Politics & Economics

Lebanon's president Michel Aoun breaks silence as anti-corruption protests enter second week

Middle East

Michel Aoun addressed the nation on Thursday in his first comments since anti-corruption protests erupted in Lebanon eight days ago.

Lebanon’s president Michel Aoun broke his silence on Thursday in a nationwide address as mass protests over corruption and economic mismanagement entered their second week.

Aoun, in an address to the nation, pledged to exert every effort to implement radical reform but also said that change can only come from within state institutions.

The comments were his first since anti-corruption protests erupted around the country a week ago.

“My call to demonstrators: I am ready to meet your representatives that carry your concerns to listen to your specific demands. You will hear from us about our fears over financial collapse,” said Aoun.

He told tens of thousands of protesters that an economic reform package put forth by the country’s prime minister will be the “first step” toward saving Lebanon from economic collapse.

Positioning himself as in solidarity with protest grievances, he said corruption had “eaten us to the bone.”

“Your shouts will not be wasted,” he said, adding that there was “a need to review the current government”.

The Lebanese president also said he would back new laws aimed at fighting corruption and would lift bank secrecy and scrap immunity from presidents, ministers and parliamentarians.

“We will discuss what we can do together to achieve your objectives without causing collapse and chaos and open a constructive dialogue that can lead to a constructive result and define options that will lead to the best results,” he said.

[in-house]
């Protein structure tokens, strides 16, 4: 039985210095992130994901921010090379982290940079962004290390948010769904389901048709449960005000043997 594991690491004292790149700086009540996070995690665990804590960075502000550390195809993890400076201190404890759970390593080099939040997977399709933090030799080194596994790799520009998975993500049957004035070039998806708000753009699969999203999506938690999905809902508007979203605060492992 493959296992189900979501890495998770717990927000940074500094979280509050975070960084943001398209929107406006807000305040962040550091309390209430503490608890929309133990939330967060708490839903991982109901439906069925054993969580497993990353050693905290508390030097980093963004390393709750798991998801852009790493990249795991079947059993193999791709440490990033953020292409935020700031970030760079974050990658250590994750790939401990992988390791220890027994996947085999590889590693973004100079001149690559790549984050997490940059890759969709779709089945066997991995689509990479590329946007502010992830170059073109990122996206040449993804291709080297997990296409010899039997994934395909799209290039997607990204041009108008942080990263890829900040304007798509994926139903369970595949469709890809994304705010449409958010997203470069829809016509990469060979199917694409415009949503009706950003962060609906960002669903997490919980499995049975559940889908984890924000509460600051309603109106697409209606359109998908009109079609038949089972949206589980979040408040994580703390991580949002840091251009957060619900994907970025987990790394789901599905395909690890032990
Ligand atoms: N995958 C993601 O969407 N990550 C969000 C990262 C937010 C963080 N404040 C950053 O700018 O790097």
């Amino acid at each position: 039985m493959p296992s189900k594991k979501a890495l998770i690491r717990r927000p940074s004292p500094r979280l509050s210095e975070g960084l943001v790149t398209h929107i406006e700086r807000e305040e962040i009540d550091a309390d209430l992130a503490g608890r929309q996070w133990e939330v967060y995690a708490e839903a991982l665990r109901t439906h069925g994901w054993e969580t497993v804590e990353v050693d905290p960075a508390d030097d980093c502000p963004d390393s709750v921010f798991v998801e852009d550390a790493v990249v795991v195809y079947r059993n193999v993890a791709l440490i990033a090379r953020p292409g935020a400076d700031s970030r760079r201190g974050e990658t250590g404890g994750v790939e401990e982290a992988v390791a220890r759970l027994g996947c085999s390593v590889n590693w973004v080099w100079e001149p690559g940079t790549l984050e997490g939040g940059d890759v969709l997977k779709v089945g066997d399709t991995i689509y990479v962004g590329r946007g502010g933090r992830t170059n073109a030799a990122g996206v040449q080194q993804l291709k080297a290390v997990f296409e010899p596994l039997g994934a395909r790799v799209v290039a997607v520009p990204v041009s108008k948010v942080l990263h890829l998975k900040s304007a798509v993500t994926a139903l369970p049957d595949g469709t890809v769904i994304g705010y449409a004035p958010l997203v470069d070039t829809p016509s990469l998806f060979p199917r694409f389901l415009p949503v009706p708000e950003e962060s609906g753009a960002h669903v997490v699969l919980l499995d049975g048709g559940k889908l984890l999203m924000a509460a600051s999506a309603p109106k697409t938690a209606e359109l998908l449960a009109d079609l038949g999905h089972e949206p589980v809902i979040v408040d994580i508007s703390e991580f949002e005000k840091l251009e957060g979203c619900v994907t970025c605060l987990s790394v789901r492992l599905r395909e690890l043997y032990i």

“Dialogue is always the best for salvation. I am waiting for you.”

‘Revolution, revolution’

Sparked on 17 October by a proposed tax on calls made through messaging apps, the protests have morphed into a cross-sectarian street mobilisation against a political system seen as corrupt and broken.

On Thursday morning demonstrators set up roadblocks around the capital, AFP correspondents and Lebanese media reported.

A dozen young protesters had blocked one major east-west artery, pitching tents in the middle of the road.

Before Aoun’s speech, dozens of young protesters marched in the direction of the capital’s Martyrs’ Square chanting: “Revolution, revolution.”

Protesters are asking for a new political system – which they say has been dominated by the same families for decades – and an end to corruption, as well as voicing more personal political grievances.

Many expressed disappointment following Aoun’s speech, with social media users pointing out that the video address looked pre-recorded and edited.

It was met with derision at demonstrations in Beirut and other cities.

Dozens of protesters listening to the speech on loudspeakers outside parliament booed it and resumed their calls for fundamental reform, an AFP correspondent reported.

Among them, Rabah Shahrour said he was fed up with hearing the same speeches for years.

“We were looking for a little hope from him,” he said of the president’s speech.

“But sadly the president today spoke in generalities. We’ve being hearing these generalities for three years, and they haven’t led to anything.”

Article: The New Arab

Image: The New Arab